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Why is there a type of mythology that exists in health care that minimizes the impact of money on nurses? Why is it that hospitals are willing to spend huge amounts of money on traveling nurses, agency nurses, and overtime rather that simply pay more for those shifts and units that are most difficult to staff? There are so many examples of the fact that increasing salaries increases nurses' willingness to work. The so-called "Baylor Plan" proved that when hospitals paid significantly more for nurses to work weekend shifts, significantly more nurses were willing to work those shifts.
There is ample evidence that significant differentials for night shifts result in significant increases in nurses who are willing to work nights. How can hospitals justify spending enormous amounts of money on advertisements, job fairs, recruiters, and legions of human resource types for the purposes of increasing their nurse employees rather than simply using that money to increase the salaries of the hard to fill positions?
Research by Peter Buerhaus and colleagues indicates that increasing salaries leads to increased labor participation (see related articles in this issue). Further their research reveals that nurses feel that salaries and benefits are a major cause of the shortage. The nurses also believe that salary increases and bonuses are effective in stimulating nurses to increase their amount of work.
Same Old, Same Old
Year after year, employee satisfaction surveys reveal nurses' dissatisfaction with their salaries and benefits. In this issue, Buerhaus and co-authors provide evidence of the persistent, national dissatisfaction nurses have with their salaries and benefits. Just over a quarter of the nurses described their salary and benefits as very good or excellent.
Yet, few organizations attempt to respond to this dissatisfaction in creative and meaningful ways. One hospital that I know of recently released the results of their employee satisfaction survey that indicated profound nursing dissatisfaction with salaries and benefits. Two days later that same hospital announced a set of initiatives that provided a very meager allowance to nurses who served as a nursing preceptor, if the new employee stayed with the organization for at least a year. What about the preceptor who successfully transitioned a new nurse out of a situation where she was not successful? Is that not worth something? One of the senior nurses laughed at the fact that the hospital was paying less than 50 cents an hour additional for all of the responsibilities and time required of a preceptor. What kind of message does that type of human resource policy send regarding the value of experience, mentoring, and retention? What other senior group of employees would agree to assume this added responsibility for less than 50 cents an hour?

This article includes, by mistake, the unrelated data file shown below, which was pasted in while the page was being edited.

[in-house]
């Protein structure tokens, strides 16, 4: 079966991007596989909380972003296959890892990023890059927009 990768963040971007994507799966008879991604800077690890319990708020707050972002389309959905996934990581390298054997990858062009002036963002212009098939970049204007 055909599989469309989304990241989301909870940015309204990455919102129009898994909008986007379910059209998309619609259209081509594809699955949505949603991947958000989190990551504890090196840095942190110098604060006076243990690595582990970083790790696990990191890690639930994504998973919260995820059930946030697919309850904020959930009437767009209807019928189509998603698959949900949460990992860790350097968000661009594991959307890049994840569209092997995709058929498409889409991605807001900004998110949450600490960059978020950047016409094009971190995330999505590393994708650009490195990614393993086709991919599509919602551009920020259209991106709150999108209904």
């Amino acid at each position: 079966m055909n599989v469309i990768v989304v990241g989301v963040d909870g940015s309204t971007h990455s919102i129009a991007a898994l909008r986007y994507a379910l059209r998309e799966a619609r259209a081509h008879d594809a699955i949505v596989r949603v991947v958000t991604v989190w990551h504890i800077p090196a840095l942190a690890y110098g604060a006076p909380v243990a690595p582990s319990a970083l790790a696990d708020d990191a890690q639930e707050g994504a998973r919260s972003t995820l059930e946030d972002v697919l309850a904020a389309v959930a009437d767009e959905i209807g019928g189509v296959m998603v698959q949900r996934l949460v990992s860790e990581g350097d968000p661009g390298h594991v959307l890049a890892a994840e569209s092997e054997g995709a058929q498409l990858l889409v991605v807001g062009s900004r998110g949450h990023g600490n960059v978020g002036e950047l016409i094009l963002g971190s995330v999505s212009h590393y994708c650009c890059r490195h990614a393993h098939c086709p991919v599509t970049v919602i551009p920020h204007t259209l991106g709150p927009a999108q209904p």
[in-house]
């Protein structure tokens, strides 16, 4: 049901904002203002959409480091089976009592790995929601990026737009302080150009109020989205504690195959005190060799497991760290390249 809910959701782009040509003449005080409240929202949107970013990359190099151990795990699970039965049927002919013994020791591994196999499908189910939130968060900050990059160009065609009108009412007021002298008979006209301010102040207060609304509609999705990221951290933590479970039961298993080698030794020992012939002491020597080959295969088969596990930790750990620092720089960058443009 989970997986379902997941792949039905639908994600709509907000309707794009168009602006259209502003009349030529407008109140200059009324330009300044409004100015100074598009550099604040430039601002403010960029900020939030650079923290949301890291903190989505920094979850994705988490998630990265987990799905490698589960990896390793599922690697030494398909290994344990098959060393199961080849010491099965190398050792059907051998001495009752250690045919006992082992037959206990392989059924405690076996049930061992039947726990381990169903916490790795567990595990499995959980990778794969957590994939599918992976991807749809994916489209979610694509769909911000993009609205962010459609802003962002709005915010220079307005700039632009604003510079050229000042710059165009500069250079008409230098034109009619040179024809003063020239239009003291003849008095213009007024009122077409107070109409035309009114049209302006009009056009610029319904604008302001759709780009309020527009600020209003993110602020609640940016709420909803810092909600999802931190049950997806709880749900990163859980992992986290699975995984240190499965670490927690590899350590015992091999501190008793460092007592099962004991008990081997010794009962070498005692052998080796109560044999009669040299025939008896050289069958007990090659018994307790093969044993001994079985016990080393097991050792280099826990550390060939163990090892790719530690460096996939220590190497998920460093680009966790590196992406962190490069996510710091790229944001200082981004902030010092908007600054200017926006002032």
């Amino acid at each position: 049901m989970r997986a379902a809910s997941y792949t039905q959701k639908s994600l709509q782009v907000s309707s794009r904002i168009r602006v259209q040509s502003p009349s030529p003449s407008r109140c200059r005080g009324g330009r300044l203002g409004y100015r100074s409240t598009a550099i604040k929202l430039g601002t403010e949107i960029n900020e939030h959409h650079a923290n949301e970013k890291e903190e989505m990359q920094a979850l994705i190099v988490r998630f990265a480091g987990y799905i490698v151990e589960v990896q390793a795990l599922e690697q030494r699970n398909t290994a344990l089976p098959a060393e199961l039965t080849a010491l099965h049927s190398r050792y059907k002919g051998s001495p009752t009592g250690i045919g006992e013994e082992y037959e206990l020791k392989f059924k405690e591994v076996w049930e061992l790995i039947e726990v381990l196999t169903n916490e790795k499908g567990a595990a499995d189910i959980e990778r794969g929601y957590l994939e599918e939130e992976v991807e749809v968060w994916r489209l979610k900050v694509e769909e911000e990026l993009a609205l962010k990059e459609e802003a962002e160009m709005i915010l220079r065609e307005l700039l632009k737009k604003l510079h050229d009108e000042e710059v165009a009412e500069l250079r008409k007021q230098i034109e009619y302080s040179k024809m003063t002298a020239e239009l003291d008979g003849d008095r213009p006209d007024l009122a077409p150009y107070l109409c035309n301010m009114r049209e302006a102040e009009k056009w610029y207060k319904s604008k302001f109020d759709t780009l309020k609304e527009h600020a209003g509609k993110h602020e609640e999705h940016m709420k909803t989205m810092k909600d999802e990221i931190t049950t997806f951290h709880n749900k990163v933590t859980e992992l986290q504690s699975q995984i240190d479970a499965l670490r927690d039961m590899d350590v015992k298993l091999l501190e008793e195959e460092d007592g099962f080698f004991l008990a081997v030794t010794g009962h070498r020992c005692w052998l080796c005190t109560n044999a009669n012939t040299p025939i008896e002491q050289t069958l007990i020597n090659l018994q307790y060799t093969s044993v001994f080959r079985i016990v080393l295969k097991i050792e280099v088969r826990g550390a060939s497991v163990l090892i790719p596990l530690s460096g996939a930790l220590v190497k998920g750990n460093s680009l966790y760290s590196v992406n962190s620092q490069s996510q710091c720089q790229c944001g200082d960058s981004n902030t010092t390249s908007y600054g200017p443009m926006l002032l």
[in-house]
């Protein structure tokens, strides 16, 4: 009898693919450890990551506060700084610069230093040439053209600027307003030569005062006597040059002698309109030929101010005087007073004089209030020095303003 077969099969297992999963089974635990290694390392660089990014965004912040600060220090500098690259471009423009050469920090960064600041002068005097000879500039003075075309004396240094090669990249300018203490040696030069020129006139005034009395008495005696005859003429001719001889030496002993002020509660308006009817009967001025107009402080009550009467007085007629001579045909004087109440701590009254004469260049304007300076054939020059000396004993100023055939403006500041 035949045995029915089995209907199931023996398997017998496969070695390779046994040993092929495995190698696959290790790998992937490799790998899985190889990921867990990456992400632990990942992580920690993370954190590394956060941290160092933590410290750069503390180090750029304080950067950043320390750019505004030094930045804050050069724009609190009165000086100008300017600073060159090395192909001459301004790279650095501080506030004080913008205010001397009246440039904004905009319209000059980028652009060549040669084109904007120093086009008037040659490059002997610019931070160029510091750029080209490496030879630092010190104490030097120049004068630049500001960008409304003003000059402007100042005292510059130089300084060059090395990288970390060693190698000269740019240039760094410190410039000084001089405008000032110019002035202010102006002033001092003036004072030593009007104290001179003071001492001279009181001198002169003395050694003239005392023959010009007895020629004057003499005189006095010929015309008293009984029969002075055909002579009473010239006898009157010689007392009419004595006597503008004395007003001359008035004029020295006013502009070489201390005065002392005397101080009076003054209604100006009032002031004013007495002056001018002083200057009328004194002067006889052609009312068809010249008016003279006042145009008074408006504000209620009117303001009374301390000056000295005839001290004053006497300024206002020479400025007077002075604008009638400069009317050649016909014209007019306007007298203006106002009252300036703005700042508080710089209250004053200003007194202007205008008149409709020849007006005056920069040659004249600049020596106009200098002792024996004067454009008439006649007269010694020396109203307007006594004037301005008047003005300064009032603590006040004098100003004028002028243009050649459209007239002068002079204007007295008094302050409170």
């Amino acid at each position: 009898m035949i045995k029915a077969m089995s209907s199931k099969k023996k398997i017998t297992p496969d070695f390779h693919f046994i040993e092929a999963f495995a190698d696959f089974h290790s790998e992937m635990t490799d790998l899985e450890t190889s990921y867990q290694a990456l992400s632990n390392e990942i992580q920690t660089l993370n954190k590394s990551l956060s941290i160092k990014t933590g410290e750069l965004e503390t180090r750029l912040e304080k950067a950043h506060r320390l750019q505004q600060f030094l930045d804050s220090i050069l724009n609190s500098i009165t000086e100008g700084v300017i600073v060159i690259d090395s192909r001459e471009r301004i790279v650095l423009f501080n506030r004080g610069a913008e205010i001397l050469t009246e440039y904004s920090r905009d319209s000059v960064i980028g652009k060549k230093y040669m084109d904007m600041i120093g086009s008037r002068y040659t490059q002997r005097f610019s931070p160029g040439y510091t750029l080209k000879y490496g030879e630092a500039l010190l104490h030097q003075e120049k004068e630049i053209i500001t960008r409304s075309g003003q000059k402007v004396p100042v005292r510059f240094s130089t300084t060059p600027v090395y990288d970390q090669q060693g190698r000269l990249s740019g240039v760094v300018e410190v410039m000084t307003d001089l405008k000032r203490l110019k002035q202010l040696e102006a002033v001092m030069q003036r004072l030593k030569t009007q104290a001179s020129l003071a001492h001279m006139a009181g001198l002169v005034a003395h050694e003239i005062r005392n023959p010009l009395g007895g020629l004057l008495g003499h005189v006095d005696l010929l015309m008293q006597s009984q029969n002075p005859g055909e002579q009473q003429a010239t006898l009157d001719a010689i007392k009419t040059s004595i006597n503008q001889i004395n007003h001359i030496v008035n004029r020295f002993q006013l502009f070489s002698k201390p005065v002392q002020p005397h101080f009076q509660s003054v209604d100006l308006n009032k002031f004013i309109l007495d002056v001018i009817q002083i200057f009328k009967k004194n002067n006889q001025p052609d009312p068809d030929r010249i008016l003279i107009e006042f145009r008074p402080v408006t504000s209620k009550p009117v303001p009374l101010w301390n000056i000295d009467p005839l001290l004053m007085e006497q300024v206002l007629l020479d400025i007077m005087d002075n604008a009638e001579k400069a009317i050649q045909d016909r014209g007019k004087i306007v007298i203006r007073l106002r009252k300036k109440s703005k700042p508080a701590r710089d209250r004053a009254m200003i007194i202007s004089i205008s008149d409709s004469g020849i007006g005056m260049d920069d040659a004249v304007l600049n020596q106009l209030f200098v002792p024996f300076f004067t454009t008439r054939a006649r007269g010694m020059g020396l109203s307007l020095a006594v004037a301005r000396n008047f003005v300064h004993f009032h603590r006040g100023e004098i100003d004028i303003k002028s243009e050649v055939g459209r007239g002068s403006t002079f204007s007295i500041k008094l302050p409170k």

Save the Nurses Campaign
Soon the annual hospital executive salary survey will be released and the chief nursing officer will again be the lowest paid senior executive. The survey will indicate that the CEO, COO, CIO, and CFO all earn substantially more than the CNO. No one will marvel at the fact that the position with the largest number of employees, and the largest budget is paid the least. It will be viewed as the "same old, same old." What justifies these practices? The research indicates that increasing salaries increases hours worked, retention, and recruitment. Perhaps it is time for hospitals to use research related to nursing labor market participation in the same manner that they are attempting to use research to increase safe practices and save patient lives. We need a campaign to save the lives of our nurse employees.
Isn't it time to significantly increase the chief nurse's salary so the nursing directors and managers can also have a substantial salary increase? Isn't time to stop paying the price for outdated compensation plans? Isn't it time to stop wasting time and acknowledge the facts? Money matters!
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